I started drafting The Felled Gods in September 2014. I finished in October 2015. The final word count for draft one was 52,308 words. Far from my ideal, but I knew I had a lot to expand on.
My personal process for a first draft avoids description of the environment, and I know that particularly near the end of the story, my scenes were closer to 500 words each. So filling those in should easily gain me some ground, even without adding in foreshadowing for later events and clarifying character development I’ve made notes about in later chapters.
So although I aim for a minimum of 70k in a first draft, the plot is sound enough that I know I can enrich my landscape and add in some foreshadowing to boost my count.
After 7.5 weeks, and another novel completed in that gap, I’m returning to the story for the first pass of edits.
Step 1: Re-Outline
It took a couple of evenings to fill out a brief summary of each scene into my table. I highlighted the chapter, scene number, point of view, characters in the scene, character goal, movement/change/events, and where applicable, the try/fail cycle.
Turns out this 52k book has 55 scenes: that’s an average wordcount of 950 per scene.
Not every scene has a clear goal/reaction to fit neatly into a structure, but a majority do, and that’s enough for me. This step is about clarifying exactly which parts of the story in my head actually made it to paper, and which things from my original outline didn’t get included.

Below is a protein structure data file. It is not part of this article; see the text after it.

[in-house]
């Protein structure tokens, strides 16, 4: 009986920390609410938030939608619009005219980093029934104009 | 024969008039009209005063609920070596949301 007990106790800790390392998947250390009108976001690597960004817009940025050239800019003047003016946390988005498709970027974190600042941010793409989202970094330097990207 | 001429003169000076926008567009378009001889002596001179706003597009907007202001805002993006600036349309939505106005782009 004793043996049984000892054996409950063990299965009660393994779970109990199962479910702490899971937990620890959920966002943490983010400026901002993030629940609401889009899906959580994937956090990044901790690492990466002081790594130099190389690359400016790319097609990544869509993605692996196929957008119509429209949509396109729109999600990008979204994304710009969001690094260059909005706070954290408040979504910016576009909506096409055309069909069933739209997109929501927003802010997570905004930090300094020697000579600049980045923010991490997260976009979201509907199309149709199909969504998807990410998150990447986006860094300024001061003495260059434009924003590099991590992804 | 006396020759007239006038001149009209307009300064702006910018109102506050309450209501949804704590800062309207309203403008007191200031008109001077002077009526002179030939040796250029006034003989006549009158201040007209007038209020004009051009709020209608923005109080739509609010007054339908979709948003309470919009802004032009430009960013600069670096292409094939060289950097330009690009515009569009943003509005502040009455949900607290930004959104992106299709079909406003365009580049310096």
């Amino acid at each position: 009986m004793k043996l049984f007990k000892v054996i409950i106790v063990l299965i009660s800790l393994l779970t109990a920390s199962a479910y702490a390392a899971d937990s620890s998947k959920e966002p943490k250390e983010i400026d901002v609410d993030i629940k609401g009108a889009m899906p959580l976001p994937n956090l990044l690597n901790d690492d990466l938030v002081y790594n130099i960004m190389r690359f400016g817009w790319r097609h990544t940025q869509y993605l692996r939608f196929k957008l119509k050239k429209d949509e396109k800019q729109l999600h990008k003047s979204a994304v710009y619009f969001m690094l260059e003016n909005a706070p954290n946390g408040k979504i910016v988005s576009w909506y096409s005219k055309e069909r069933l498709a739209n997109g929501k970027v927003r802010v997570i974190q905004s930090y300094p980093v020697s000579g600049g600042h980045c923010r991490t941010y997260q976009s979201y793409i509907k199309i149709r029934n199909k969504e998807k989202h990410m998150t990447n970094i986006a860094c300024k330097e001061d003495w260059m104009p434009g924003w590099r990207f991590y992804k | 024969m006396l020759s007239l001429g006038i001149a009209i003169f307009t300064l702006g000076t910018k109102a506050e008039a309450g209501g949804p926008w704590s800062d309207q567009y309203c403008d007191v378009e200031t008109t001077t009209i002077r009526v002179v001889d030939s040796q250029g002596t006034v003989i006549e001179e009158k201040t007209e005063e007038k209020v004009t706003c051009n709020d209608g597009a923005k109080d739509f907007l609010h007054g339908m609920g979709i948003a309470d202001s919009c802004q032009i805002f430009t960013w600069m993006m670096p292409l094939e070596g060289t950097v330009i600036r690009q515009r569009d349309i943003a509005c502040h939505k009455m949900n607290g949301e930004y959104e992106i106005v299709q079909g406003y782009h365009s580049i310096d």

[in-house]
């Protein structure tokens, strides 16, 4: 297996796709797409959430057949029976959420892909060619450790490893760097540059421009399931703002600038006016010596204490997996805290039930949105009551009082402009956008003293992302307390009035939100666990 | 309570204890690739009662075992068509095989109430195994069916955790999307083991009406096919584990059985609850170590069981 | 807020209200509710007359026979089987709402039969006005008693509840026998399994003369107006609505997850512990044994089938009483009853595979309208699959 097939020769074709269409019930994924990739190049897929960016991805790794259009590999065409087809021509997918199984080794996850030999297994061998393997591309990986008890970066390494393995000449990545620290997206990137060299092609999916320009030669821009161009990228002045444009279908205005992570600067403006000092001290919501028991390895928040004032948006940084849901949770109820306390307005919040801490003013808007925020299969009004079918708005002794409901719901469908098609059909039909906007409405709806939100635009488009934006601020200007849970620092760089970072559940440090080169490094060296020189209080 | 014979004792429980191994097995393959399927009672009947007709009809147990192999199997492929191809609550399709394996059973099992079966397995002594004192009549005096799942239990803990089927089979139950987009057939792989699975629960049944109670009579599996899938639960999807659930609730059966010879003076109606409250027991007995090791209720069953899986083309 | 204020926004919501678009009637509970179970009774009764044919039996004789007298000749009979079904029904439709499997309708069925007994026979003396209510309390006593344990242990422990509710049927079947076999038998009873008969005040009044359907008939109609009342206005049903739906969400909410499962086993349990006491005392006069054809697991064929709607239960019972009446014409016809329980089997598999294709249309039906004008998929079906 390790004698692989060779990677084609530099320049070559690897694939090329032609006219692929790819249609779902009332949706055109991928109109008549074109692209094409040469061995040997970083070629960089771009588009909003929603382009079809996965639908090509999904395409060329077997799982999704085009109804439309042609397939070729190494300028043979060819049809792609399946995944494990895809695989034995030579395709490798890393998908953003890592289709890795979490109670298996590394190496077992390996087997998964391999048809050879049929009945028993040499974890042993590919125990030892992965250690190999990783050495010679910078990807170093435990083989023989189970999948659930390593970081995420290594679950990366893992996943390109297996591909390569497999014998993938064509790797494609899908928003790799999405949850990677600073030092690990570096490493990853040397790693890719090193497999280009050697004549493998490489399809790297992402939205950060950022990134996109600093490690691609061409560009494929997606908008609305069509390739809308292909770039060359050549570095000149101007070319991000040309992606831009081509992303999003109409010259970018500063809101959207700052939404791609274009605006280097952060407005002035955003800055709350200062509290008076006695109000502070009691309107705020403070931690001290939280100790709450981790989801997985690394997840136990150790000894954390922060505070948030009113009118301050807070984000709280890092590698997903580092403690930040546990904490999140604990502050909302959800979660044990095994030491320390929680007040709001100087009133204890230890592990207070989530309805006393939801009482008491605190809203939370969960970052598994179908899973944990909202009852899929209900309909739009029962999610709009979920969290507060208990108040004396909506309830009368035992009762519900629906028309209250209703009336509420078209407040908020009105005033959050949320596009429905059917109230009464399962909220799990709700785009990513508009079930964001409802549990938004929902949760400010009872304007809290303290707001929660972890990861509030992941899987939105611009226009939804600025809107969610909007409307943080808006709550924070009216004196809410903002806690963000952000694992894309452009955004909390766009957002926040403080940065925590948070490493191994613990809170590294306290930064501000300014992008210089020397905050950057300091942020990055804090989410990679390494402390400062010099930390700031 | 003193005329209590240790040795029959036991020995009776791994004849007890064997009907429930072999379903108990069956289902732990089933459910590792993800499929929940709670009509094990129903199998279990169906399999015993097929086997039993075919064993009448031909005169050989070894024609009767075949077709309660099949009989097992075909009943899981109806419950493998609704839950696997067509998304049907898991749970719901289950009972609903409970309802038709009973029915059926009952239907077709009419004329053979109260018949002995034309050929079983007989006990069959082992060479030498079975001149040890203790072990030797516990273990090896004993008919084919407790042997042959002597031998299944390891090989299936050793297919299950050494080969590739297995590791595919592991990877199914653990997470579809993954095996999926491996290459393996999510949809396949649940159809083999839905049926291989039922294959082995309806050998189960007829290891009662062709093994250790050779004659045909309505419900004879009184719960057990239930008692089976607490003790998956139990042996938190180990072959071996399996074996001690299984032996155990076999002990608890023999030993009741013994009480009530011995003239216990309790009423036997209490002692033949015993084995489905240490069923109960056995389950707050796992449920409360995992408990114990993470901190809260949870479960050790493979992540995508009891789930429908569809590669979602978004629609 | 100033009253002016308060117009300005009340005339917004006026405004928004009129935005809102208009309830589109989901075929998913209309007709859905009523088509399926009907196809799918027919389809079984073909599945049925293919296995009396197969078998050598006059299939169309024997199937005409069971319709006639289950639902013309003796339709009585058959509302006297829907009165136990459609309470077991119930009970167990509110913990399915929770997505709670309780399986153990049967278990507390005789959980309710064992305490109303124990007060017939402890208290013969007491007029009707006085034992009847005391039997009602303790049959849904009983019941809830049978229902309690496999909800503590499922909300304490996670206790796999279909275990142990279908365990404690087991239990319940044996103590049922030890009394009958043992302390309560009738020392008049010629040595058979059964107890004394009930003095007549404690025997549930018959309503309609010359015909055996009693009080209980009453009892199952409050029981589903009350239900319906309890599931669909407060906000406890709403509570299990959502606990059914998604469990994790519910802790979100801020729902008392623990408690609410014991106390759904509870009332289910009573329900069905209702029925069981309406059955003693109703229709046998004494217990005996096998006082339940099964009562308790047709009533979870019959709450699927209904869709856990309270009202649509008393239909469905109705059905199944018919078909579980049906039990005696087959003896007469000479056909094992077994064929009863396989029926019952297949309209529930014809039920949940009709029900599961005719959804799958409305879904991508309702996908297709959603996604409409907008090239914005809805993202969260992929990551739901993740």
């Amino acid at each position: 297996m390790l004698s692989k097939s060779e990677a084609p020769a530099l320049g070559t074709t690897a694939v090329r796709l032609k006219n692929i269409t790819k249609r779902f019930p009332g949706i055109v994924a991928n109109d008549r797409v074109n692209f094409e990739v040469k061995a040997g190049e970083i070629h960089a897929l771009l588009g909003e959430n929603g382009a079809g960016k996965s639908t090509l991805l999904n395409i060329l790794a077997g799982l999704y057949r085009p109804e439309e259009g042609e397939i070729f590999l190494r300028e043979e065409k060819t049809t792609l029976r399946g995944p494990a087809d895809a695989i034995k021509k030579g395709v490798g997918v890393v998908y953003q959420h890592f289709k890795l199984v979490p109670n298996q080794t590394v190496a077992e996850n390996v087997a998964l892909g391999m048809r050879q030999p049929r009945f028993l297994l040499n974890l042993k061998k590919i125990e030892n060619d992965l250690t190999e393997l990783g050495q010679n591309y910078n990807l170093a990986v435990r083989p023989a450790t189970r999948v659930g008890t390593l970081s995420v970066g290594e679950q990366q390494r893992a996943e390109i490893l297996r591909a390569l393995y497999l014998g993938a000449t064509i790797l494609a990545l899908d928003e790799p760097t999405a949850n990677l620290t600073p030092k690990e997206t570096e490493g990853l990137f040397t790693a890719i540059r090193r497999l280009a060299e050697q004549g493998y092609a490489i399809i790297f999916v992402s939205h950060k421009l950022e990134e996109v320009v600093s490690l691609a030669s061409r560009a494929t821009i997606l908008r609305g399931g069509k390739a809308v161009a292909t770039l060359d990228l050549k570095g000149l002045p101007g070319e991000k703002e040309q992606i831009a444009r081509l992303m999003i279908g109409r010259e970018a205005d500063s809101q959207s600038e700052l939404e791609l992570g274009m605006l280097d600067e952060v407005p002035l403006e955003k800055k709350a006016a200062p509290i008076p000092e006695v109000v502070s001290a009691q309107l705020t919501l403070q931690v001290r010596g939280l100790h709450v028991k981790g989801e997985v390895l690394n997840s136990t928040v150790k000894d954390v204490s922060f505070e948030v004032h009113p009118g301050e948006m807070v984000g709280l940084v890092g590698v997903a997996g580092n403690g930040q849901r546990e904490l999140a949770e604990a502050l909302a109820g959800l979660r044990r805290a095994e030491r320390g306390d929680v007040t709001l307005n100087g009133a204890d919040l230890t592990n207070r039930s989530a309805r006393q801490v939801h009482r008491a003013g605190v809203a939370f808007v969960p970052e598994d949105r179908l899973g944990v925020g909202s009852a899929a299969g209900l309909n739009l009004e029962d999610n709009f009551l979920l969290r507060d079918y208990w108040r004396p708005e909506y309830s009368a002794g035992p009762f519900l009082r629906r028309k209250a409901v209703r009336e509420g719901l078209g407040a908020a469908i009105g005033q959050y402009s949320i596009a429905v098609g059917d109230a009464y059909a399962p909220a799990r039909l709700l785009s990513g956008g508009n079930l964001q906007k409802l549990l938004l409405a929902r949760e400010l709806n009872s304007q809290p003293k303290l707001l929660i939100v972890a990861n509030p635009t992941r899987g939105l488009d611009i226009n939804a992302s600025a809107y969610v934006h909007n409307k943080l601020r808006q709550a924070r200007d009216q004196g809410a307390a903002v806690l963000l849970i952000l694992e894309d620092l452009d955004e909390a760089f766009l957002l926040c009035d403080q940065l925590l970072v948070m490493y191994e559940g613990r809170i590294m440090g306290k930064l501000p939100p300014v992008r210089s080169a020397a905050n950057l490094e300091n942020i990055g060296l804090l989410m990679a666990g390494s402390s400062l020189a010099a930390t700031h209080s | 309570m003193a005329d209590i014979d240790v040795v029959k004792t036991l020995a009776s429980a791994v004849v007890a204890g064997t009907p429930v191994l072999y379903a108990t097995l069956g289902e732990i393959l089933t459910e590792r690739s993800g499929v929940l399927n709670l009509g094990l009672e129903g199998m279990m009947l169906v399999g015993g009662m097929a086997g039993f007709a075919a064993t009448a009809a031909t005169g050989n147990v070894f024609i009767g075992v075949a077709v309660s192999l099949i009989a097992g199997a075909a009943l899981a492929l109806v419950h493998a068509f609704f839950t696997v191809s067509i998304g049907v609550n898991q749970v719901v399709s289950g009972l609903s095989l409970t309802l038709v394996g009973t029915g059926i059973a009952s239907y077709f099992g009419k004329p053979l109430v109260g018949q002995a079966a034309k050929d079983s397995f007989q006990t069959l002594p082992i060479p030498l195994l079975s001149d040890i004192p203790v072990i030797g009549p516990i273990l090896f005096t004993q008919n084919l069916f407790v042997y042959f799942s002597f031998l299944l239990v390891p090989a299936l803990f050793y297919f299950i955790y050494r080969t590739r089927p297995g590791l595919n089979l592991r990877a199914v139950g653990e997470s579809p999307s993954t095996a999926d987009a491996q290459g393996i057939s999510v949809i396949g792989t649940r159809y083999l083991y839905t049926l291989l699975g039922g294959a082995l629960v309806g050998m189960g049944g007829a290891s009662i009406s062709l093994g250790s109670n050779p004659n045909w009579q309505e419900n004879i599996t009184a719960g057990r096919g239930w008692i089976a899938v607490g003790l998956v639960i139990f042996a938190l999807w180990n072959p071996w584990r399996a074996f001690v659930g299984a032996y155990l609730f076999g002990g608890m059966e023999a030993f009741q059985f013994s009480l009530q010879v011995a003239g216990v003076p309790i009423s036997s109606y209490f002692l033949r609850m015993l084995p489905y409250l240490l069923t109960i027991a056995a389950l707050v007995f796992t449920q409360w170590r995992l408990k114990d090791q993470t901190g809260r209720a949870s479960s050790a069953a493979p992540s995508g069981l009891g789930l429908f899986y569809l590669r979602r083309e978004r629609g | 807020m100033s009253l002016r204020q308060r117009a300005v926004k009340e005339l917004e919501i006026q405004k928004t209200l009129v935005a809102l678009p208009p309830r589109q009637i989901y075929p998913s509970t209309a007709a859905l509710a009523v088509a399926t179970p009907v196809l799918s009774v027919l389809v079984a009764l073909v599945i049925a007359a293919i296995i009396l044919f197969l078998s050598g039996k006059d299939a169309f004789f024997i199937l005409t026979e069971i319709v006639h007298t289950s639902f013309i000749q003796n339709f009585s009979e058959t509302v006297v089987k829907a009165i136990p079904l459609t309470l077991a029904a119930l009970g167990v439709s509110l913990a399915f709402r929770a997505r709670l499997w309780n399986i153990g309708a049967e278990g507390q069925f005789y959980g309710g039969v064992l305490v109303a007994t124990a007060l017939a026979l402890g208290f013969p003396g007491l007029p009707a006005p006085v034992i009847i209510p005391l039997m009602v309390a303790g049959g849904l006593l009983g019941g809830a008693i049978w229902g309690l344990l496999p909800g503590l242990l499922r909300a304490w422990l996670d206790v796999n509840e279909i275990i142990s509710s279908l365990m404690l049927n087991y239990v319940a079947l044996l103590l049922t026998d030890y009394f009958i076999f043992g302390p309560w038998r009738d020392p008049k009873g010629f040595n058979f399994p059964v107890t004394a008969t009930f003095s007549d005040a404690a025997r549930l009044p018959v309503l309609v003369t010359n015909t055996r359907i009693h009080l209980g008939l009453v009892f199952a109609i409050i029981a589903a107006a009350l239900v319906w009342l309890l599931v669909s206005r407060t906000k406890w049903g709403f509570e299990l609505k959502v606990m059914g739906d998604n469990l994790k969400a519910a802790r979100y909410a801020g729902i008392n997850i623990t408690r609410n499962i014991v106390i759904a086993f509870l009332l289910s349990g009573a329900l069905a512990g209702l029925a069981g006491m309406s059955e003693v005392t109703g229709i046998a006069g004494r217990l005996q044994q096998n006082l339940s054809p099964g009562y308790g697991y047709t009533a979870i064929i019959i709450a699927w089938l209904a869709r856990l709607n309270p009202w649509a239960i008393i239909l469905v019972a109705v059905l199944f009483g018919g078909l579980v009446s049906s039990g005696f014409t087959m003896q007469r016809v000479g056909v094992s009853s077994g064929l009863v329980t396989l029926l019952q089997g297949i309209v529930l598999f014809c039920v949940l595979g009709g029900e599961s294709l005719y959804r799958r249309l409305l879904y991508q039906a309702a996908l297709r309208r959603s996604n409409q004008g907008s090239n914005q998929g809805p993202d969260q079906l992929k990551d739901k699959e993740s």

Step 2: Summarise and Prioritise Changes
Now I have a shiny chart with the scenes summarised, I can add a column for ‘changes to be made’.
Having made notes in the margins throughout my first draft, I can simply transfer large scale plot changes from my ‘comments’ sections into the row. This not only gives me a good over-arching view of the major plot points and areas to alter, but if I’m feeling excited about one of the changes, I highlight it and can begin the edit there; where momentum will be easy to gain.
Of course I don’t have every single change already thought out, so I highlight those scenes which have fewer than 700 words. These scenes will need a thorough read-through, including the scenes before and after; just to check if anything needs expanding or if they can be left as they are. Short scenes are great for action sequences, but in my first draft, they often mean I didn’t quite know how to expand on a key concept and instead wrote [expand].
Step 3: Make Some Changes
This is where I’m currently at. I’m beginning with the changes I got excited about, then I’ll move onto the shorter ones, and finally any ‘changes’ not made in the first two priorities.
Step 4: Alpha Read Draft Two
Then I’ll do a complete read through, making notes in a notepad which simple say: “Ch1, Sc1: E needs to fall over.”
And I’ll do that while reading the whole manuscript, at this point trying to ignore line edit stuff – the detailed “which word to use where” stage.
But for now, the re-writing commences.